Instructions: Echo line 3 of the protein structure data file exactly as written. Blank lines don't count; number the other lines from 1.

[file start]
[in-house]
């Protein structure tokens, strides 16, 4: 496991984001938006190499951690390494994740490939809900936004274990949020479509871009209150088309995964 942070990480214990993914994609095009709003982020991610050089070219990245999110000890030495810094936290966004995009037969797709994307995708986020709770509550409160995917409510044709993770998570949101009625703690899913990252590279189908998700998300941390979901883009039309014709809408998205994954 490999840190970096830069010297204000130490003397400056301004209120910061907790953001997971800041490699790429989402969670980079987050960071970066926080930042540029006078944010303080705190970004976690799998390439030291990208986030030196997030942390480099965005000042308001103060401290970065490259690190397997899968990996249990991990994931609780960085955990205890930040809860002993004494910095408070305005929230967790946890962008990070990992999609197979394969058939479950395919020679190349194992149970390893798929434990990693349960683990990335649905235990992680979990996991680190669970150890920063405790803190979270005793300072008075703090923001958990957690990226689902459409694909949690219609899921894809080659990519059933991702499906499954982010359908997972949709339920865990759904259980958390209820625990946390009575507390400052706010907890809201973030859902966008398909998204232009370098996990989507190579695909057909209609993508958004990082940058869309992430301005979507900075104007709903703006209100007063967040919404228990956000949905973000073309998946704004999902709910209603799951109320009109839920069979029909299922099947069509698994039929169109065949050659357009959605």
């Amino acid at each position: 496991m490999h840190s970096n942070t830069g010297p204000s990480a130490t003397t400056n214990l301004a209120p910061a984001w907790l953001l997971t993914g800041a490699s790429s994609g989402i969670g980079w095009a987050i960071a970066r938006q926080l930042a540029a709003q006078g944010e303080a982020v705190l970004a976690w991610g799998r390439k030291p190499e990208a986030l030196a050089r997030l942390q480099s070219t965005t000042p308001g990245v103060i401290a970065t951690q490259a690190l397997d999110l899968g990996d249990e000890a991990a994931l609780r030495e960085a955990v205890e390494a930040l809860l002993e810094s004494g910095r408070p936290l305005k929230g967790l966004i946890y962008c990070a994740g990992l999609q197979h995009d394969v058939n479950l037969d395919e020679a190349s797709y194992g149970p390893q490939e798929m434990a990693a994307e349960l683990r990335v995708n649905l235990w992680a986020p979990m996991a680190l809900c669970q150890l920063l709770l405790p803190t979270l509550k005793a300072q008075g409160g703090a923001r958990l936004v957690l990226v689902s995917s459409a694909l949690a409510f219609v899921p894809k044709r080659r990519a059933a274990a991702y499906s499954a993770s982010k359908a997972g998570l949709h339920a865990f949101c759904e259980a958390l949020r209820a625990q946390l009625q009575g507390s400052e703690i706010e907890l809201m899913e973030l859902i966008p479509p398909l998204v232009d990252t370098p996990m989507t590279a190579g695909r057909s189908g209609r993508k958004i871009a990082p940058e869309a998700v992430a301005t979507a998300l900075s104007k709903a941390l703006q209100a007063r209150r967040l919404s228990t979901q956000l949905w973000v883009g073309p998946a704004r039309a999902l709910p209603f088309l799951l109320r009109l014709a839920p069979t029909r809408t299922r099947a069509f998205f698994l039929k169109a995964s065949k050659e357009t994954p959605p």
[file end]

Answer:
């Amino acid at each position: 496991m490999h840190s970096n942070t830069g010297p204000s990480a130490t003397t400056n214990l301004a209120p910061a984001w907790l953001l997971t993914g800041a490699s790429s994609g989402i969670g980079w095009a987050i960071a970066r938006q926080l930042a540029a709003q006078g944010e303080a982020v705190l970004a976690w991610g799998r390439k030291p190499e990208a986030l030196a050089r997030l942390q480099s070219t965005t000042p308001g990245v103060i401290a970065t951690q490259a690190l397997d999110l899968g990996d249990e000890a991990a994931l609780r030495e960085a955990v205890e390494a930040l809860l002993e810094s004494g910095r408070p936290l305005k929230g967790l966004i946890y962008c990070a994740g990992l999609q197979h995009d394969v058939n479950l037969d395919e020679a190349s797709y194992g149970p390893q490939e798929m434990a990693a994307e349960l683990r990335v995708n649905l235990w992680a986020p979990m996991a680190l809900c669970q150890l920063l709770l405790p803190t979270l509550k005793a300072q008075g409160g703090a923001r958990l936004v957690l990226v689902s995917s459409a694909l949690a409510f219609v899921p894809k044709r080659r990519a059933a274990a991702y499906s499954a993770s982010k359908a997972g998570l949709h339920a865990f949101c759904e259980a958390l949020r209820a625990q946390l009625q009575g507390s400052e703690i706010e907890l809201m899913e973030l859902i966008p479509p398909l998204v232009d990252t370098p996990m989507t590279a190579g695909r057909s189908g209609r993508k958004i871009a990082p940058e869309a998700v992430a301005t979507a998300l900075s104007k709903a941390l703006q209100a007063r209150r967040l919404s228990t979901q956000l949905w973000v883009g073309p998946a704004r039309a999902l709910p209603f088309l799951l109320r009109l014709a839920p069979t029909r809408t299922r099947a069509f998205f698994l039929k169109a995964s065949k050659e357009t994954p959605p």